Also, the Dail Mail is not the only paper that reports MS innaccurately. I remember last year an viedo clip on the Guardian website where a Consultant Neurologist (no less) said that “…MS is diagnosed between the ages of 20 and 40…”

Although the MS was undiagnosed, I can’t help wondering whether the woman had undergone any kind of investigations in relation to her symptoms. In my case, I experienced symptoms for 6 years before my diagnosis, and they were initially put down to arthritis, general aging and lack of exercise. I had three operations on my back, neck and shoulder, and it was only when these did not resolve the muscle weakness was I sent to see a Neurologist.

She was on her way to a hospital appointment regarding her previous broken arm. Perhaps her healing arm was the main cause of the accident. Also the presence of lessions alone would not be enough to dx ms. i.e they couldn’t ask her if she had any ms symptoms.


Unfortunately you’ve got no choice but let the DVLA know about your diagnosis it is a legal requirement. I wouldn’t worry unduly about it though, usually people are put on a three year licence.

You will only lose your licence if you are not safe to drive and I’m sure you would not want to drive if that were the case

Good Luck!

I have had the miss fortune to have been associated with MS for 25 years. I am therefore well aware that many do not disclose MS to either their insurance company or the DLVC.

What you do is of course up to you but it is a legal requirement to disclose MS to both the DLVC and your insurance company.

On the plus side I have never known anyone to be stopped from driving while they still feel able to do it. The evidence of course will be taken from your doctors and if they are not telling you that you are unfit to drive then almost certainly DVLC or your insurance company will not stop you. If your insurance company has any objection of course you can shop around.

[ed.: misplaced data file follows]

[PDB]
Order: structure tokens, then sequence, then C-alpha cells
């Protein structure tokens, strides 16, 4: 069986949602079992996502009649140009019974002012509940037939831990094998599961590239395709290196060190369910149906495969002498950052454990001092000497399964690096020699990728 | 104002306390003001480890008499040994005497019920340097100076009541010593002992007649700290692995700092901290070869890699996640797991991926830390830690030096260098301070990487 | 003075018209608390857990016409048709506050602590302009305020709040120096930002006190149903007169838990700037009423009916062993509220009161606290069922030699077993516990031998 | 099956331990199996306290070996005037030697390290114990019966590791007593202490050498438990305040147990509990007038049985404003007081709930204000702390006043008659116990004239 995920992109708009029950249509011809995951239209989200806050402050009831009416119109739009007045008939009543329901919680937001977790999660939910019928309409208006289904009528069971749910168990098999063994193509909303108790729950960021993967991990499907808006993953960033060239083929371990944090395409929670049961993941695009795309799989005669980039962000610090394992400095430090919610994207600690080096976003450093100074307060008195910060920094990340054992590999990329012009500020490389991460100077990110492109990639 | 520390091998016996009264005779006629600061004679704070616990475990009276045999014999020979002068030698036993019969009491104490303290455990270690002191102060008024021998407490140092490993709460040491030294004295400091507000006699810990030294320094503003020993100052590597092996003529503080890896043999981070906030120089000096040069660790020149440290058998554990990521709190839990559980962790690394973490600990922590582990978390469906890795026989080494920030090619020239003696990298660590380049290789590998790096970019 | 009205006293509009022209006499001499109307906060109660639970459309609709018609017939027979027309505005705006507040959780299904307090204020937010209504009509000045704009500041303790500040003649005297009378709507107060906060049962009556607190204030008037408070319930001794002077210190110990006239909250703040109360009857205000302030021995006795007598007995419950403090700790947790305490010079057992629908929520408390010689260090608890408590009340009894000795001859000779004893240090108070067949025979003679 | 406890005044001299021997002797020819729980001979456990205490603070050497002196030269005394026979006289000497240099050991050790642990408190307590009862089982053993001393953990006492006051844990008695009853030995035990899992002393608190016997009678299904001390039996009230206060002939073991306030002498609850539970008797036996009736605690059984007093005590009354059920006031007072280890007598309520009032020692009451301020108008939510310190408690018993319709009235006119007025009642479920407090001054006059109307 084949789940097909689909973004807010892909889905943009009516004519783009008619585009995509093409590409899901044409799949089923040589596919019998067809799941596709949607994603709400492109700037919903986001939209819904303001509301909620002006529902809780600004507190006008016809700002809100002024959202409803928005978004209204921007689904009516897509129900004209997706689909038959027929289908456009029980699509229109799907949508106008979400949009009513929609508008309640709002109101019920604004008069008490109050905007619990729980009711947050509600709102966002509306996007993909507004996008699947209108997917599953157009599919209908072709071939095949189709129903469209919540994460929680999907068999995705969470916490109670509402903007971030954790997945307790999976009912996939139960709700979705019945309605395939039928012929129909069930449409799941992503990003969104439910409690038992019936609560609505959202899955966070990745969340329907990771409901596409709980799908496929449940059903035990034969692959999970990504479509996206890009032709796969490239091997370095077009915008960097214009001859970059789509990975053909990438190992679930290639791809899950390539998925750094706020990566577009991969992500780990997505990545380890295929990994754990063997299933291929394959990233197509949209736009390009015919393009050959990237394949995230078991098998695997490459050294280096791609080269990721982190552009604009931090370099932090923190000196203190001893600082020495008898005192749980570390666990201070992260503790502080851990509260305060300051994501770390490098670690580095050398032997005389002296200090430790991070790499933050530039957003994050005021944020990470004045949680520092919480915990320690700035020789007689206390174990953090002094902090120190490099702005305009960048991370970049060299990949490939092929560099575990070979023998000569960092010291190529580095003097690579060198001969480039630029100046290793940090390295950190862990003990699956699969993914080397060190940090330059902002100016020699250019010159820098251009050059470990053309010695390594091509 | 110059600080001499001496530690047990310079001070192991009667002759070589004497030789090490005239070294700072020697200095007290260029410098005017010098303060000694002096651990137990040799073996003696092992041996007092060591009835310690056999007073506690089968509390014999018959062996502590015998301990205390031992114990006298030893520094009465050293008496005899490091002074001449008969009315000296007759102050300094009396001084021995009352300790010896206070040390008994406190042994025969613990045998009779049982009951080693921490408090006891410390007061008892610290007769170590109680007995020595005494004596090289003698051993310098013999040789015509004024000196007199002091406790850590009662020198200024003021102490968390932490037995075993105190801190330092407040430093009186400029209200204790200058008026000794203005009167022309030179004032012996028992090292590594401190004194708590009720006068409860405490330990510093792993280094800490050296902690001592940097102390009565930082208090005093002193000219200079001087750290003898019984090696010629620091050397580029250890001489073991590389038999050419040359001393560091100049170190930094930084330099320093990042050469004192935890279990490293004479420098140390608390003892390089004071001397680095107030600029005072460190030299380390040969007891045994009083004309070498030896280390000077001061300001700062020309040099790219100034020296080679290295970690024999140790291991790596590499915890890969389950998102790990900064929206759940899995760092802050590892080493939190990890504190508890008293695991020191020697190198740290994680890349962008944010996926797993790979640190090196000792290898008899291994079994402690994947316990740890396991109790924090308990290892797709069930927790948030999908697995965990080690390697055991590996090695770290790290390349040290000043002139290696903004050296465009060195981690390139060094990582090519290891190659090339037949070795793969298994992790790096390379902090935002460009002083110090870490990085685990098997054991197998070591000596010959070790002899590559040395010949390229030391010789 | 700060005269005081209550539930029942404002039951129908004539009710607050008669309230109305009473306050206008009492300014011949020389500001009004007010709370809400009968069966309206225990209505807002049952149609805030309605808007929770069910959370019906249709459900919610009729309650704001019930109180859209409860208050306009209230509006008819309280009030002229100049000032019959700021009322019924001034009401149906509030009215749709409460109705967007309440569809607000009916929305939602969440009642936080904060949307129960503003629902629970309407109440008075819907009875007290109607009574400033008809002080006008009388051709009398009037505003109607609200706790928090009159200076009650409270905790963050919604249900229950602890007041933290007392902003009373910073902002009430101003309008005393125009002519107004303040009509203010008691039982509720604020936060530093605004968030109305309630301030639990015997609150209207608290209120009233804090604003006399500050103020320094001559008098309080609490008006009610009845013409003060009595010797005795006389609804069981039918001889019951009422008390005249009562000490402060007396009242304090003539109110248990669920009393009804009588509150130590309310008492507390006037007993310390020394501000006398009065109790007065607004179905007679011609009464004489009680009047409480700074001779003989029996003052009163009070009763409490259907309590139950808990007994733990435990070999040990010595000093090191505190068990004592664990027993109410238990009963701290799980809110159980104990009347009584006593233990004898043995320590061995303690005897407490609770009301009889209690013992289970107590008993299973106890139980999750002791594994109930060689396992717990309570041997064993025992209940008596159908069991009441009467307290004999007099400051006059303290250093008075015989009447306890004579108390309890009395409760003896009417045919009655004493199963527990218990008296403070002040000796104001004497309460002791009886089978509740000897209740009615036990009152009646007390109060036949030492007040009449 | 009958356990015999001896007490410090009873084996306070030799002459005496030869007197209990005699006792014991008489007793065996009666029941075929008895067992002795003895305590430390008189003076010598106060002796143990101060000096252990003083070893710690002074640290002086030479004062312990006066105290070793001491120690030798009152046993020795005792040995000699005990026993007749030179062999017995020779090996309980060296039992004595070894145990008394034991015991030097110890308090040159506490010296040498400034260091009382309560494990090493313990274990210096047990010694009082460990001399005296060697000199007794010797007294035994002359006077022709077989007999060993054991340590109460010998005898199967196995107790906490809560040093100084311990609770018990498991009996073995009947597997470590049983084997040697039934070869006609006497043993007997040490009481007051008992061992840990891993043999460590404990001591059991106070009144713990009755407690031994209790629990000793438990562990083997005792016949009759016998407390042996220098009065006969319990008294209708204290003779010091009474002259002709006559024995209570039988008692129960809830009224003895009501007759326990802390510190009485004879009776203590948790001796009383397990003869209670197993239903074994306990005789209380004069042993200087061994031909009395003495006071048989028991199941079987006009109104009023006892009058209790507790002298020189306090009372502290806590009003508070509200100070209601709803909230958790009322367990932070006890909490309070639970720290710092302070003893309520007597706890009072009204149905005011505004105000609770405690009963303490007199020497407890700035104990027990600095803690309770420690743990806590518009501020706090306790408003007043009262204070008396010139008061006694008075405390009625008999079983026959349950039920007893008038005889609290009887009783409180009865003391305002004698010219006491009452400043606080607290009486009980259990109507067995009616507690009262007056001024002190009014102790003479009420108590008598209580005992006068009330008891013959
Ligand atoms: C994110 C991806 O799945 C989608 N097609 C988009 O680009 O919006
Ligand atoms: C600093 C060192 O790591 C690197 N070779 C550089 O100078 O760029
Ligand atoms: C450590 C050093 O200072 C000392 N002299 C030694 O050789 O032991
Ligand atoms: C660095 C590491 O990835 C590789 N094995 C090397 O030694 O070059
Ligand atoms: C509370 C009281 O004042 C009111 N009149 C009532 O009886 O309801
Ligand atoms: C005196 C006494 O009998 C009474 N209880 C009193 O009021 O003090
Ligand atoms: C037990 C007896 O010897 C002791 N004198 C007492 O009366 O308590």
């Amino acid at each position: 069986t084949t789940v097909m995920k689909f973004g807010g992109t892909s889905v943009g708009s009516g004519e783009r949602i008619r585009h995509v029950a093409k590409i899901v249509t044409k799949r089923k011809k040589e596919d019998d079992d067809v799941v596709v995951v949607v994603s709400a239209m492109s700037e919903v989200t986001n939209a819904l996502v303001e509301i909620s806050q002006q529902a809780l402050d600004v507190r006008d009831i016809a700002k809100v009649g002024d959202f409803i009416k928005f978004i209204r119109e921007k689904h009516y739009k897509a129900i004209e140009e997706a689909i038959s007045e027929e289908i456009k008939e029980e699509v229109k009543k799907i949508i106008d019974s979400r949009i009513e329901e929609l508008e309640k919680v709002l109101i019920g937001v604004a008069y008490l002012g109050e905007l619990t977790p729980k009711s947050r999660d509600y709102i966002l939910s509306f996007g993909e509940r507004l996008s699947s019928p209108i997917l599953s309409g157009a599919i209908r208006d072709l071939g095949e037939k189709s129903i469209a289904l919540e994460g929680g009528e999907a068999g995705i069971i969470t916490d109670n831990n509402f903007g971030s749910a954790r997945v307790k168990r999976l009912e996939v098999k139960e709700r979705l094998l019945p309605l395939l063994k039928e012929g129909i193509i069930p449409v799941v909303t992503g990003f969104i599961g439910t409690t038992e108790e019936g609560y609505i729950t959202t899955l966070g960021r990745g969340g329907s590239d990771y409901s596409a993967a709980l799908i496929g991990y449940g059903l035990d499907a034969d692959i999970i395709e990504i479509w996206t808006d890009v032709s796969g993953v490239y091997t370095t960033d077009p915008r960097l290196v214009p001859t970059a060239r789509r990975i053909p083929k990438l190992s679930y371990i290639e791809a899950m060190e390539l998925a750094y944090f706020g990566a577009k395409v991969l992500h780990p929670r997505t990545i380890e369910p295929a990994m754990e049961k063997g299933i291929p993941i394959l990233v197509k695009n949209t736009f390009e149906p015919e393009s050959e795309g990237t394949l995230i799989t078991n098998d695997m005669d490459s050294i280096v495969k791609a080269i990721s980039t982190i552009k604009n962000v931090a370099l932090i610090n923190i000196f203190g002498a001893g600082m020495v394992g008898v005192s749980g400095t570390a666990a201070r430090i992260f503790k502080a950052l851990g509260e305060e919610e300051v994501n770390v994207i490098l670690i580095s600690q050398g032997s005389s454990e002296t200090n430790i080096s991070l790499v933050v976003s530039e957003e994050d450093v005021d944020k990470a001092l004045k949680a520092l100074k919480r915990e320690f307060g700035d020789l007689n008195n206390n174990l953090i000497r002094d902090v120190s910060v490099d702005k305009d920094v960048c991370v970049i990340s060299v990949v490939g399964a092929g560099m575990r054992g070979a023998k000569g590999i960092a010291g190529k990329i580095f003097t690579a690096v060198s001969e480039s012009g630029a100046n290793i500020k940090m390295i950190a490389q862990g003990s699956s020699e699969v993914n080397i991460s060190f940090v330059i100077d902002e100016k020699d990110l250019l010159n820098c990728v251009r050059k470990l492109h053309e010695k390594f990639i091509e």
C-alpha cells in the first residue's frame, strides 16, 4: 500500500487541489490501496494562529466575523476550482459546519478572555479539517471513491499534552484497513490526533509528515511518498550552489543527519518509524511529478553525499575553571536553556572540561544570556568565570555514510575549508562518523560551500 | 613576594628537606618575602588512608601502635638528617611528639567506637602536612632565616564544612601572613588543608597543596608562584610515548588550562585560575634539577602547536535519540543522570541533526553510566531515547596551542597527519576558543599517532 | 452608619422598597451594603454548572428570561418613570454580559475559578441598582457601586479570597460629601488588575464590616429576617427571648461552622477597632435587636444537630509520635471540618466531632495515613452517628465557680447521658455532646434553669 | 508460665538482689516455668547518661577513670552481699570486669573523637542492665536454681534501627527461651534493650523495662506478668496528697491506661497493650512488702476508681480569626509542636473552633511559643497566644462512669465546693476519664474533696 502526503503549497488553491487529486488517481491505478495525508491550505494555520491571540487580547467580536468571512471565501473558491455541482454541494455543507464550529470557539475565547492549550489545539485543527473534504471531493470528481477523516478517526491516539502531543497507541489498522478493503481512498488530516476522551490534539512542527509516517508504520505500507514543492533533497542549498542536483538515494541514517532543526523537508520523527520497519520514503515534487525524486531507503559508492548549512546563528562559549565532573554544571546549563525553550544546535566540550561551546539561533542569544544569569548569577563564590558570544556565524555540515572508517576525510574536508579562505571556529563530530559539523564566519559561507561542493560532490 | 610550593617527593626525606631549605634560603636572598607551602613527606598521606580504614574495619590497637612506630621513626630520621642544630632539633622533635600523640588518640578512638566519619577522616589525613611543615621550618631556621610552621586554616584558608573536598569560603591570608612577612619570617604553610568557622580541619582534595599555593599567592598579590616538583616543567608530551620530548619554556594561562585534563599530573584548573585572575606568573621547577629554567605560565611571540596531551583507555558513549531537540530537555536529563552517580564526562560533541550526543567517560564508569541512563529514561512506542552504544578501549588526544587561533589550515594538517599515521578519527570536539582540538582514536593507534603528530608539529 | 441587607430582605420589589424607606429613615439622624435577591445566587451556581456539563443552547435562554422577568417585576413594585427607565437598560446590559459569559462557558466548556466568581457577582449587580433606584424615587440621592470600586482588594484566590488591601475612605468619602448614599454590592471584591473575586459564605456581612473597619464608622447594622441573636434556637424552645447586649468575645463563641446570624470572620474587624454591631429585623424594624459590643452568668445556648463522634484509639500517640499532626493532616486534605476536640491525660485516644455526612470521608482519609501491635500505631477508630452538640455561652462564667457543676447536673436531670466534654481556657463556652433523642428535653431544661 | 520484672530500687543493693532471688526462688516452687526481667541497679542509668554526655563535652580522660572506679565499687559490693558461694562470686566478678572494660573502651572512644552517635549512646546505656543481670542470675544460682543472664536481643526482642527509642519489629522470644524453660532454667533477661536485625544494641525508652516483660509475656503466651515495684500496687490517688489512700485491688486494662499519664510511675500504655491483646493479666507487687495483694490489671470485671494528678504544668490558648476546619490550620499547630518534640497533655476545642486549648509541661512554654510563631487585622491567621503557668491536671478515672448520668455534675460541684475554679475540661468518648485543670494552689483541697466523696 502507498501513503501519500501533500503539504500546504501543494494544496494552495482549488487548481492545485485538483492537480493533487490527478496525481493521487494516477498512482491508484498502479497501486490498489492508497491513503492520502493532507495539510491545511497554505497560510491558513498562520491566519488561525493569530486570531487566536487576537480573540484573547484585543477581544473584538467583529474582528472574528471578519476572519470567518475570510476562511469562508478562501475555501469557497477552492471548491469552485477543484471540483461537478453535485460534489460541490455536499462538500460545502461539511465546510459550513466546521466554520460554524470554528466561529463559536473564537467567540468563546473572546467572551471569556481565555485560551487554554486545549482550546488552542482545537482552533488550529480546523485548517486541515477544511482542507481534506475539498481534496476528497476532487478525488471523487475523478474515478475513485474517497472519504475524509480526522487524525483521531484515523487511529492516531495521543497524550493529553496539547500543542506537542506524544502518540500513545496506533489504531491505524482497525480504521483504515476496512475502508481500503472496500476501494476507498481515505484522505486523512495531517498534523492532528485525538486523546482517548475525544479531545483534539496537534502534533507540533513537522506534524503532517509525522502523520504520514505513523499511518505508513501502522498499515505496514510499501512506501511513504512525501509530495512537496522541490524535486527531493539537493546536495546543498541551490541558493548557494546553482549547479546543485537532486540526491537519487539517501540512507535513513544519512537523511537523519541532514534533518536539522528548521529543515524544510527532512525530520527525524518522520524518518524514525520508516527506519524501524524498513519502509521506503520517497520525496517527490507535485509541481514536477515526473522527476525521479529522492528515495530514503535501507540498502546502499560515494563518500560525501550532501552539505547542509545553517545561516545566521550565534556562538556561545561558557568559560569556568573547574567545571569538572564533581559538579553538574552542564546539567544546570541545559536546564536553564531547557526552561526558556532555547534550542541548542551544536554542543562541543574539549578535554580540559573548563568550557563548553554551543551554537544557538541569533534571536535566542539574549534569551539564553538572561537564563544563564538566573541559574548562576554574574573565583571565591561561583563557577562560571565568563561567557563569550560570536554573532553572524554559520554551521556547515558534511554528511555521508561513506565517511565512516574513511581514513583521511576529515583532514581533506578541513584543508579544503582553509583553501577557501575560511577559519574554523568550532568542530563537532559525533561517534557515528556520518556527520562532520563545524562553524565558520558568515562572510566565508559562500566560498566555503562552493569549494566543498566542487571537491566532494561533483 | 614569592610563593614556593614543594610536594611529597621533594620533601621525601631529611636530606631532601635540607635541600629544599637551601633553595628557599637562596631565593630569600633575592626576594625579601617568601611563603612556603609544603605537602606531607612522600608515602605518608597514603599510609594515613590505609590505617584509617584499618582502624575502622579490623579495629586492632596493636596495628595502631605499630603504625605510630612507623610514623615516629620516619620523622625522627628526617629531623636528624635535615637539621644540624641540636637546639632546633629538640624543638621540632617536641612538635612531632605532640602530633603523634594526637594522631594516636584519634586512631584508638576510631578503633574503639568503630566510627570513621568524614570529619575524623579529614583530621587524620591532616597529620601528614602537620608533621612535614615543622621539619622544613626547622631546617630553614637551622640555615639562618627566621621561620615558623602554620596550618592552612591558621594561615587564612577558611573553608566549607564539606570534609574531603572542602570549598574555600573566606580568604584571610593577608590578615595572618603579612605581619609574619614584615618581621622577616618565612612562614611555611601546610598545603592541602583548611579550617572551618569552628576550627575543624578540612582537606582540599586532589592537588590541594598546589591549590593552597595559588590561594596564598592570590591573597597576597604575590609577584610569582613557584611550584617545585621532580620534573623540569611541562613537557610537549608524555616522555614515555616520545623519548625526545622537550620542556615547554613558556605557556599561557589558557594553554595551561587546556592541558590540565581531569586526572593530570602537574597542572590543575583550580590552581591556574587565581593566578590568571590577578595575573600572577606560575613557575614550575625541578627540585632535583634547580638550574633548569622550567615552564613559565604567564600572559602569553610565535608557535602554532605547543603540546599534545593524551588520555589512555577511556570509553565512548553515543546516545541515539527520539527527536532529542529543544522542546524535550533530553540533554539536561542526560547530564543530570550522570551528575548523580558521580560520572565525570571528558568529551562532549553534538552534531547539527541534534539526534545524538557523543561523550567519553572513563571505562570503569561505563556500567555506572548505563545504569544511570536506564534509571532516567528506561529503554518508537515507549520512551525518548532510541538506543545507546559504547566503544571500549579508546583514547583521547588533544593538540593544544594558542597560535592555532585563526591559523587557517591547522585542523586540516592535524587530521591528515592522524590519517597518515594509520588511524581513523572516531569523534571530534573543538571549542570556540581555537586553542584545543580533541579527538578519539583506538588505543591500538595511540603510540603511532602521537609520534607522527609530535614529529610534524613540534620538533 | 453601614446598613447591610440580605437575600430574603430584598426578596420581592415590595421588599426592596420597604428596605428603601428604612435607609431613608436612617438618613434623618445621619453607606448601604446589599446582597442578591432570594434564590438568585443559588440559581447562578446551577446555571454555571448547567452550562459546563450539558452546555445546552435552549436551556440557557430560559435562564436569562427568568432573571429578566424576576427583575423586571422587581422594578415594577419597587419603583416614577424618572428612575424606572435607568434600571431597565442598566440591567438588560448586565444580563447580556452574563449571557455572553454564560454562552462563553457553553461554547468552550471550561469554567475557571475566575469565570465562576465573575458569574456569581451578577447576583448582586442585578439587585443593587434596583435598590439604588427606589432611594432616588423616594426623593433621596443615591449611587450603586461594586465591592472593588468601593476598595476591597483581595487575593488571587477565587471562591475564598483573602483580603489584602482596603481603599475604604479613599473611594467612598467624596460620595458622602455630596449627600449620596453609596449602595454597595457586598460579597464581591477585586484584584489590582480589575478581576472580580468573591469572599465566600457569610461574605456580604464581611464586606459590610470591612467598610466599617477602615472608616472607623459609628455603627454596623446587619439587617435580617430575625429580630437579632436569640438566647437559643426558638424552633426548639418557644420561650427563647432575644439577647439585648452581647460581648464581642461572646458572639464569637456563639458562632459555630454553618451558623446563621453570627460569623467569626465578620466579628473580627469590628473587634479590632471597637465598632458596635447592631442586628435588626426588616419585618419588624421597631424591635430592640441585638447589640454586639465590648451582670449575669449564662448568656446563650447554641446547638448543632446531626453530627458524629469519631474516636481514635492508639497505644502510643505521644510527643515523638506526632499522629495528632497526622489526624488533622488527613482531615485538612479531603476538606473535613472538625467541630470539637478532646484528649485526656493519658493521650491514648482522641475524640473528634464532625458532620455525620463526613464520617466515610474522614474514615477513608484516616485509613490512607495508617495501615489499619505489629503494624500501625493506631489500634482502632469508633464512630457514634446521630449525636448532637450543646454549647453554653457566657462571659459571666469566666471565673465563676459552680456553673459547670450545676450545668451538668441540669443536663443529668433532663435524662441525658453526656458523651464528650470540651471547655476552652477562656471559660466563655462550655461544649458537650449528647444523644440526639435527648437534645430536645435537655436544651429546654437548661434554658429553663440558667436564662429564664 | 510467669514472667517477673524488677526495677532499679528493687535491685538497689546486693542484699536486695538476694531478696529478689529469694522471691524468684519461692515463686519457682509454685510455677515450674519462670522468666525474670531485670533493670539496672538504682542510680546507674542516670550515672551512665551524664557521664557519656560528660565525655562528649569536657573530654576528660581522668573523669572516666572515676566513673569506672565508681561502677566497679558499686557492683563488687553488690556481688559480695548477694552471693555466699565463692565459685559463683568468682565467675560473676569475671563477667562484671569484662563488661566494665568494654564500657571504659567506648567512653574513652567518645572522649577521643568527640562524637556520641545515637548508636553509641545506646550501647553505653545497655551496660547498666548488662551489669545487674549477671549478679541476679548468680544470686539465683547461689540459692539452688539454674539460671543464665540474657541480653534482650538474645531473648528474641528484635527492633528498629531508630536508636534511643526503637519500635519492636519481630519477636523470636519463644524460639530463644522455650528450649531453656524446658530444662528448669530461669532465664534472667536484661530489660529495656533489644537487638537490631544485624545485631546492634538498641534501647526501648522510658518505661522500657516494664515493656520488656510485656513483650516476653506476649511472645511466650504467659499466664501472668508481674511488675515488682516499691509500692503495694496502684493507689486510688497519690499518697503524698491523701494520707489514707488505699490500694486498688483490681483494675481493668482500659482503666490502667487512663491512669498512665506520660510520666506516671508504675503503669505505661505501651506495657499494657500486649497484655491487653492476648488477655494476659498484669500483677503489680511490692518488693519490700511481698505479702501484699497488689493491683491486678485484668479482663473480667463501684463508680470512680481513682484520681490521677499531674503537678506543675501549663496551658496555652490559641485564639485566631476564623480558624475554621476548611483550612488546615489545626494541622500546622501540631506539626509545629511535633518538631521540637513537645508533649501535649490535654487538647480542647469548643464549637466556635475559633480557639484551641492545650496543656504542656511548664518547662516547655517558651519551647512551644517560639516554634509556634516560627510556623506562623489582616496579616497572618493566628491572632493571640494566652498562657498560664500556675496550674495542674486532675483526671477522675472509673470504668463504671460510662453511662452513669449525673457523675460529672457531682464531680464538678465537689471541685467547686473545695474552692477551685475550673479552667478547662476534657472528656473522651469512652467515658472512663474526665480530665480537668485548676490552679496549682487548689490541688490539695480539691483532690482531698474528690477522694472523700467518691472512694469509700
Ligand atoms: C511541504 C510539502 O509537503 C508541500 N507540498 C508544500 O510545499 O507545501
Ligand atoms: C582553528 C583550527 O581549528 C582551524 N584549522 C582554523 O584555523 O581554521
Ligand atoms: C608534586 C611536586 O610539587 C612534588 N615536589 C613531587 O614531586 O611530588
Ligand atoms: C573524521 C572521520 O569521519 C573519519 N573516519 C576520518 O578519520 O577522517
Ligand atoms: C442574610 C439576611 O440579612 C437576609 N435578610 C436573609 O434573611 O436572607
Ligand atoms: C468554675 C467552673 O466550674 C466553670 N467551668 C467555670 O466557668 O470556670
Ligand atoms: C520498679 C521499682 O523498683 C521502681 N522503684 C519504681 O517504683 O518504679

On the minus side DVLC are slow and often a pain to deal with and you definitely do not need all that right now, however your fears of loosing your licence are almost certainly miss placed.

Declaration of MS is now not even a definite ban from driving lorries and coaches although for obvious reason that is more carefully controlled.

Actually, I think it was cathardy who said:

I was diagnosed three weeks ago and one of the things I am really worried about is loosing my licence. I am so scared to let DVLA know about my condition.

But, cathardy, the advice is right.

You must advise both the DVLA and your insurance company immediately.

A simple letter that sais that you have been diagnosed with MS, that your consultant says that you are safe to drive, and that you have informed the Insurance/DVLA as appropriate to which one you are writing to. The insurance co. may even acknowledge your letter, and the DVLA will send you a form to fill in. If they ask for your old licence to be returned - do not send it back. Just return the completed form - and wait - and wait.

Do not give them any details - the form will ask for those.


I think it is probably unwise to assume your condition and symptoms are the only possibilities of MS. I’ve never slumped suddenly when sitting but I have had back trouble when standing causing me to fight to stay upright when washing the dishes. I have woken up from bed and discovered my right leg won’t do anything other then straighten in spasm when I tried to get up. I do have vision problems that come and go a few times a day, depending on how much stress my body is under.

I don’t drive anymore, I sold my car just over 2 months ago because I felt I wasn’t able to drive safely anymore. It really worries me people think its better to “keep driving” and not deal with the issue, rather than put other peoples lives into consideration on the road. I don’t care if you die while driving, thats your choice, I care who you might take with you.

There are so many reasons why I am no longer safe to drive and a garage door with dents in it to remind me of one of the reasons.